Repairing Makerbot Replicator 2 Nozzle Insulation
The Problem: Filament Ball Tears Insulation TapeI have finally used my Makerbot Replicator 2 (not a 2x) enough to run into a problem that is not strictly end-user serviceable. A large filament ball stuck to the ceramic insulation tape surrounding the Replicator's nozzle and ripped the tape when the ball was removed.
Makerbot does have a video on removing a filament ball (or "blob" as they call it - must be a technical term). Look for the video entitled "Removing a PLA Blob" on their troubleshooting page. They suggest heating the extruder nozzle and gently lifting off the ball while being "careful not to rip the ceramic insulation tape". Yes, indeed. I agree that it is always best not to remove a filament ball when the nozzle is cold, but the described process wasn't sufficient for me. I have since discovered that I can use the "Load filament" option under the Utilities menu to heat the extruder and use newly applied filament to melt and gently force downward the ball. That seems to make it easier to remove cleanly.
I decided to replace the ceramic insulation tape and the kapton tape that holds it in place. This required a rather complete tear-down of the extruder assembly, but it wasn't really that bad. Anyone reasonably careful should be able to do it themselves.
The filament ball complete with insulation tape stuck to it:
- 1 x Dupont Kapton High Temp. Adhesive Tape 1/4" ($6.00), SKU UMKPTON025
- 1 x Ceramic Insulation Tape ($1.50), SKU UMCERTAPE
The kapton tape from UltiMachine was quite thin side-to-side, much thinner than the tape used by Makerbot. I used it anyway and just wrapped it around to ensure a complete coverage. It seems to be fine.
Next you will need to remove the side fan assembly. Use a Phillips screwdriver to remove the two screws holding the assembly to its chassis (shown at 10 o'clock and four o'clock in the picture below).
Disconnect the electrical wire connectors so the fan assembly hangs down out of your way. Note that you will still have two wires (in a single insulated cable) connected at this time. Those are the thermocouple wires that are used to heat the nozzle bock. They will be removed shortly.
Remove the two hex screws from the base of the chassis that connect the chassis to the aluminum block beneath it.
Removal of the chassis exposes the aluminum heat sink. The nozzle assembly is attached via a bolt and hangs beneath the heat sink.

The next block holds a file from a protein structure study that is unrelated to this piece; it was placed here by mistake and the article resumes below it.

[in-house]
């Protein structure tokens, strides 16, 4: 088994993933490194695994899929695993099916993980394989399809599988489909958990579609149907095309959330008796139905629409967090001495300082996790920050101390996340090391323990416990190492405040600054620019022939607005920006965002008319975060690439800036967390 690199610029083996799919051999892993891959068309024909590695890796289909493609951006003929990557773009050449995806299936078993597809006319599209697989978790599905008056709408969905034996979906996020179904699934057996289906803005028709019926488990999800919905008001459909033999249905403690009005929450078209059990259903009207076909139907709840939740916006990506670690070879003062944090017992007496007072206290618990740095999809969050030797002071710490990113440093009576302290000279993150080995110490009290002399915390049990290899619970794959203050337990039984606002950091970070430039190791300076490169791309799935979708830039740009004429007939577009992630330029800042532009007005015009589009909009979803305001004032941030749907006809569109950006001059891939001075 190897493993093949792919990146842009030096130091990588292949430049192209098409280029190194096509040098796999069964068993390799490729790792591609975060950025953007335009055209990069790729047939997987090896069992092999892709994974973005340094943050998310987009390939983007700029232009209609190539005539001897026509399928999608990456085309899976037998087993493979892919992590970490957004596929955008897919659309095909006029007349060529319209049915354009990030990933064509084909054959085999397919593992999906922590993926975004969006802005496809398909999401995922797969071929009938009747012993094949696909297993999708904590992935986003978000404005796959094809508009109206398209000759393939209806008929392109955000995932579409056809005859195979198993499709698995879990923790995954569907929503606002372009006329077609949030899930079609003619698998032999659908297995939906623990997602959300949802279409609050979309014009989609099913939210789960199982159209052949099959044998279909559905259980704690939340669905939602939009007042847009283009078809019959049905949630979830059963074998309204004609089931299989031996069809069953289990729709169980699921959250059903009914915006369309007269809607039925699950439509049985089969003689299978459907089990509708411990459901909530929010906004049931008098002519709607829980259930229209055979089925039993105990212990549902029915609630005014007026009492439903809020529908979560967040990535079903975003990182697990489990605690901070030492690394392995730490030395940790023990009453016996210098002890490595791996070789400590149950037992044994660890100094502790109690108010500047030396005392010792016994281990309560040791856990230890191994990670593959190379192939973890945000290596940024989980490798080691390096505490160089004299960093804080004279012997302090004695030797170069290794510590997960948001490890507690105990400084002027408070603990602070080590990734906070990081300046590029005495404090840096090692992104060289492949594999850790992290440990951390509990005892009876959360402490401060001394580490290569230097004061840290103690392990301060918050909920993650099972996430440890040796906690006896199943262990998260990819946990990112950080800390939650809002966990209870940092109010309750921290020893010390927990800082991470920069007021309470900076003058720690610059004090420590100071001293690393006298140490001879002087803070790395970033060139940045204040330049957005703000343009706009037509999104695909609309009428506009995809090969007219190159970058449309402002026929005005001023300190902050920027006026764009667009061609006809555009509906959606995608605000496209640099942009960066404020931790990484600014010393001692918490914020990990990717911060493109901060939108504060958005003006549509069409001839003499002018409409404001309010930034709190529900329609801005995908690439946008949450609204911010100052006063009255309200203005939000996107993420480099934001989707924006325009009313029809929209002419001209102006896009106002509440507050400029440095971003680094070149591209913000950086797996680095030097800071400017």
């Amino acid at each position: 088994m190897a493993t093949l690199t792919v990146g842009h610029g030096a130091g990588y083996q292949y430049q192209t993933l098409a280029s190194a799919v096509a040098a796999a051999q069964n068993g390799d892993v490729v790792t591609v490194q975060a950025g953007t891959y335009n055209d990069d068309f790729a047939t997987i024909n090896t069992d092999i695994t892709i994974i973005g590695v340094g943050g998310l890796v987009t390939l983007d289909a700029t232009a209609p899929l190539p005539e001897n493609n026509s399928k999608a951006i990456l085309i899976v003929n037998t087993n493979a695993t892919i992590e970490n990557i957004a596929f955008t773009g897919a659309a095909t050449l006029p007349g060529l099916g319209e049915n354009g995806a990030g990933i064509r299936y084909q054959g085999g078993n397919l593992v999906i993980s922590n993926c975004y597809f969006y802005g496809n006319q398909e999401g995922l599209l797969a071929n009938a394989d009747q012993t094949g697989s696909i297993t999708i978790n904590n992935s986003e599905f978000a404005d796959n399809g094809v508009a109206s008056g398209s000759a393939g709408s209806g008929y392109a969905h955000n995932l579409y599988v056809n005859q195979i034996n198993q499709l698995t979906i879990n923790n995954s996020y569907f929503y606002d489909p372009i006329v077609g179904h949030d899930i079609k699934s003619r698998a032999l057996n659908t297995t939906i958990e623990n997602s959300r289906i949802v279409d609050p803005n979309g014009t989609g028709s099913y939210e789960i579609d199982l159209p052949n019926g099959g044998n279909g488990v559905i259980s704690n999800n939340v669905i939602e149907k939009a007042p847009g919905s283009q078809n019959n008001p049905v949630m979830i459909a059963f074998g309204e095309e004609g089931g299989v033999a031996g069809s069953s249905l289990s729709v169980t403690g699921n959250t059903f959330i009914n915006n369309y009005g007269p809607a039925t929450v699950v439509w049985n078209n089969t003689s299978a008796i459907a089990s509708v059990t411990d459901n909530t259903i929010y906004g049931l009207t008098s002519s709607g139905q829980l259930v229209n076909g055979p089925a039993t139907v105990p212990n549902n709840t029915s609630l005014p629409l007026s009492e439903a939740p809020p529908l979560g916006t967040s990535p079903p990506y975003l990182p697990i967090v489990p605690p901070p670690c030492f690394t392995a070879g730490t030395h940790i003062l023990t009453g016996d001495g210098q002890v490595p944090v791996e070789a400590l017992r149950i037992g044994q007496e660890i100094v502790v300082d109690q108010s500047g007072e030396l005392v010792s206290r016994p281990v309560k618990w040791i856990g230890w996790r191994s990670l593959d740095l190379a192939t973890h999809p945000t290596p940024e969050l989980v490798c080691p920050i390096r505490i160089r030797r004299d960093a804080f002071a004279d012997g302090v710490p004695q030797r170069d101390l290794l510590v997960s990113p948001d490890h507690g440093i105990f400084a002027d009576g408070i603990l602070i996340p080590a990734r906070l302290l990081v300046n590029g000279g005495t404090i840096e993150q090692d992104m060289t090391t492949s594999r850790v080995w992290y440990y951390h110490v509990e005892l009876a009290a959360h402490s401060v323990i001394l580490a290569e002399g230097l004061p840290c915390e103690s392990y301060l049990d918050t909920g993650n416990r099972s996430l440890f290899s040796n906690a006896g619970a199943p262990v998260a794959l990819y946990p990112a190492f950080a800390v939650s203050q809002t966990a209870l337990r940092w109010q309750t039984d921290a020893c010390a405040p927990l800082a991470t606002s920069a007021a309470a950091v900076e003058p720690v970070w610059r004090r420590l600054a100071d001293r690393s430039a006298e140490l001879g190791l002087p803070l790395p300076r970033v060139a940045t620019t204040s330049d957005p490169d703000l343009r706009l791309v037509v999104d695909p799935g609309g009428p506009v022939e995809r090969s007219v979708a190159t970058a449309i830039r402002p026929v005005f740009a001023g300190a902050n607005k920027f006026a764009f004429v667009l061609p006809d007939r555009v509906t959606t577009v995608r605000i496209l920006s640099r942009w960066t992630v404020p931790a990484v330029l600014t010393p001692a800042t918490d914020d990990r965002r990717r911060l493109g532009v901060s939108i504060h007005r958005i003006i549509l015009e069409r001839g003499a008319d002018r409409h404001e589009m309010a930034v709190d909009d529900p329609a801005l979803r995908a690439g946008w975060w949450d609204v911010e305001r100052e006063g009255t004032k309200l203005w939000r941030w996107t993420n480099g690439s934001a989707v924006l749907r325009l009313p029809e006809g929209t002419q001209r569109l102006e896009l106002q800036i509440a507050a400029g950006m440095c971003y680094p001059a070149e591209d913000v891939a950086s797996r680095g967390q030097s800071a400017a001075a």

Removal of the aluminum heat sink requires you to look underneath the assembly to find two more hex screws, one on each side of the heat sink.
Once you have the heat sink entirely removed from the extruder mount, it should look something like this:
Now it is time to remove the thermocouple wires. Unscrew the thermocouple connector from the nozzle block. Note that the wires will twist if you leave the block in place! Instead, you should rotate the nozzle block to remove the thermocouple connector as soon as you loosen the connection enough to do so. That will keep the wires from breaking.
You should now have the nozzle block and heat sink completely removed from the printer. You can move it to a more convenient working surface, such as a workbench.
Use a crescent wrench or socket wrench to remove the nut at the top of the heat sink, as shown. You will see that the bolt has a hole through its center; that is where the filament passes on its way to the nozzle.
Remove the heat sink and set it aside. You should also remove the nut between the nozzle block and the heat sink.
Clean off the old kapton tape and ceramic insulation tape. Some of mine was baked on and was difficult to remove. Carefully remove the tape so you don't damage the brass nozzle, the aluminum block or the wires. I used a utility knife to remove most of the material and found that heating the material with a portable butane touch made it easier to remove.
Please note that a steel utility knife blade is substantially harder than the aluminum of the block or even the brass of the nozzle. You can shave off bits of them if you aren't careful. You only want to remove the old tape.
I placed the block into a vise to facilitate cleaning it and also (carefully) used a wire brush for the final touches.
Cut some ceramic insulation tape to the width of the nozzle block.
Cut holes in the ceramic insulation tape for the bolt and the nozzle. The round hole on the right is for the nozzle because I wanted to ensure that the join in the tape would not be at or near the nozzle. Wrap the tape around the nozzle block by putting the nozzle through one hole and the bolt through the other. Obviously, it works better to start by putting the tape over the long bolt and then wrapping around to the nozzle. Cut the end of the tape to fit the size of the block.
Wrap the nozzle block with kapton tape to hold the ceramic insulation tape in place.
This also seems to ensure that the nut in between the nozzle block and the heat sink does not compress the insulation.